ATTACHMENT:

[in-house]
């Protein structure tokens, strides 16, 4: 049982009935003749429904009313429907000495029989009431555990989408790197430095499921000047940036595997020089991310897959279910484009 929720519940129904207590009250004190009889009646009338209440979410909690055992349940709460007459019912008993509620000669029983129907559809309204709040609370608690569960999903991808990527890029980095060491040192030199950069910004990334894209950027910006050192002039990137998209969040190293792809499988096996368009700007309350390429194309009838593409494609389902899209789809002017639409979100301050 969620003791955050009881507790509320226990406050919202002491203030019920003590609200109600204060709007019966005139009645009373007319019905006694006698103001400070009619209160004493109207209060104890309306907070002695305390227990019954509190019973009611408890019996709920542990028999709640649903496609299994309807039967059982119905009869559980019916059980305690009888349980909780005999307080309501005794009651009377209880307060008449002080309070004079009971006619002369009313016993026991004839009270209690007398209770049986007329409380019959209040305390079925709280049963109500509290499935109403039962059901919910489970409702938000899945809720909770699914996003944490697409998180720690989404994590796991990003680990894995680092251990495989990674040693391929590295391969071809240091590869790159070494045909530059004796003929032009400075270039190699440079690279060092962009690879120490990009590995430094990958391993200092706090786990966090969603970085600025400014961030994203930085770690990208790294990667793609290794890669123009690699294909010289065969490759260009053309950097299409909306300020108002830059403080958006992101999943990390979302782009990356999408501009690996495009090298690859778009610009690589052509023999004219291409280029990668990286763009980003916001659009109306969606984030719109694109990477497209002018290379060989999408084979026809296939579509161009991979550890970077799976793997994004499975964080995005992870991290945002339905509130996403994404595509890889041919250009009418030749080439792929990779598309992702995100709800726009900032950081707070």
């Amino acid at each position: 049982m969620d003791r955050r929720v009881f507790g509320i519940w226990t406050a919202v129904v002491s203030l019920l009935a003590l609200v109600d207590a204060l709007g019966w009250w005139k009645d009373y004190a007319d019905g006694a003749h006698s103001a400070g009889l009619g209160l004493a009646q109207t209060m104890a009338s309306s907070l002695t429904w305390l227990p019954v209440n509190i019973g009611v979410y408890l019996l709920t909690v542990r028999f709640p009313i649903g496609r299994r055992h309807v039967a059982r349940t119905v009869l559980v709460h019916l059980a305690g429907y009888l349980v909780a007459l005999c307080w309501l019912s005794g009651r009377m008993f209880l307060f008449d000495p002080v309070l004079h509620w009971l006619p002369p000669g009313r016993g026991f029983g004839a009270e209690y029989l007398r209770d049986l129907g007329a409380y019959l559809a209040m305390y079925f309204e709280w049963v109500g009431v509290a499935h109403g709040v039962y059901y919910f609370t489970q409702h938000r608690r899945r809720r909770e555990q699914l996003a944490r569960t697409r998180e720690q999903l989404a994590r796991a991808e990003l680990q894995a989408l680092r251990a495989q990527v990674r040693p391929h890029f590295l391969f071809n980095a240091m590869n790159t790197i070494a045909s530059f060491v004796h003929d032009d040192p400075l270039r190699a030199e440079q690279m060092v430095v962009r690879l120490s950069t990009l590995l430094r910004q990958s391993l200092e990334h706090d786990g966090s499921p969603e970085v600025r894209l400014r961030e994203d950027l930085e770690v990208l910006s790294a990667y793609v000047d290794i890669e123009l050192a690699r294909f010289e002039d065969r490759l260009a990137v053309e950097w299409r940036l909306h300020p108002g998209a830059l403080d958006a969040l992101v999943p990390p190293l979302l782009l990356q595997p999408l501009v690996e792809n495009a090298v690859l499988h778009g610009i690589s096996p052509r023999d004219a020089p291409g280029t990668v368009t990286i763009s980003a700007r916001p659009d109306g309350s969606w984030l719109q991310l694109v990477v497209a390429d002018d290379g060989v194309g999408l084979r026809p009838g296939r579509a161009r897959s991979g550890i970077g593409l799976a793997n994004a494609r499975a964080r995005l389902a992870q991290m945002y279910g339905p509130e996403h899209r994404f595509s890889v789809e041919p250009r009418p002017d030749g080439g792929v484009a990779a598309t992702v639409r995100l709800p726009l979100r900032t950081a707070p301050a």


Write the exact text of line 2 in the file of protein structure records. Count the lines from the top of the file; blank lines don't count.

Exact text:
């Protein structure tokens, strides 16, 4: 049982009935003749429904009313429907000495029989009431555990989408790197430095499921000047940036595997020089991310897959279910484009 929720519940129904207590009250004190009889009646009338209440979410909690055992349940709460007459019912008993509620000669029983129907559809309204709040609370608690569960999903991808990527890029980095060491040192030199950069910004990334894209950027910006050192002039990137998209969040190293792809499988096996368009700007309350390429194309009838593409494609389902899209789809002017639409979100301050 969620003791955050009881507790509320226990406050919202002491203030019920003590609200109600204060709007019966005139009645009373007319019905006694006698103001400070009619209160004493109207209060104890309306907070002695305390227990019954509190019973009611408890019996709920542990028999709640649903496609299994309807039967059982119905009869559980019916059980305690009888349980909780005999307080309501005794009651009377209880307060008449002080309070004079009971006619002369009313016993026991004839009270209690007398209770049986007329409380019959209040305390079925709280049963109500509290499935109403039962059901919910489970409702938000899945809720909770699914996003944490697409998180720690989404994590796991990003680990894995680092251990495989990674040693391929590295391969071809240091590869790159070494045909530059004796003929032009400075270039190699440079690279060092962009690879120490990009590995430094990958391993200092706090786990966090969603970085600025400014961030994203930085770690990208790294990667793609290794890669123009690699294909010289065969490759260009053309950097299409909306300020108002830059403080958006992101999943990390979302782009990356999408501009690996495009090298690859778009610009690589052509023999004219291409280029990668990286763009980003916001659009109306969606984030719109694109990477497209002018290379060989999408084979026809296939579509161009991979550890970077799976793997994004499975964080995005992870991290945002339905509130996403994404595509890889041919250009009418030749080439792929990779598309992702995100709800726009900032950081707070």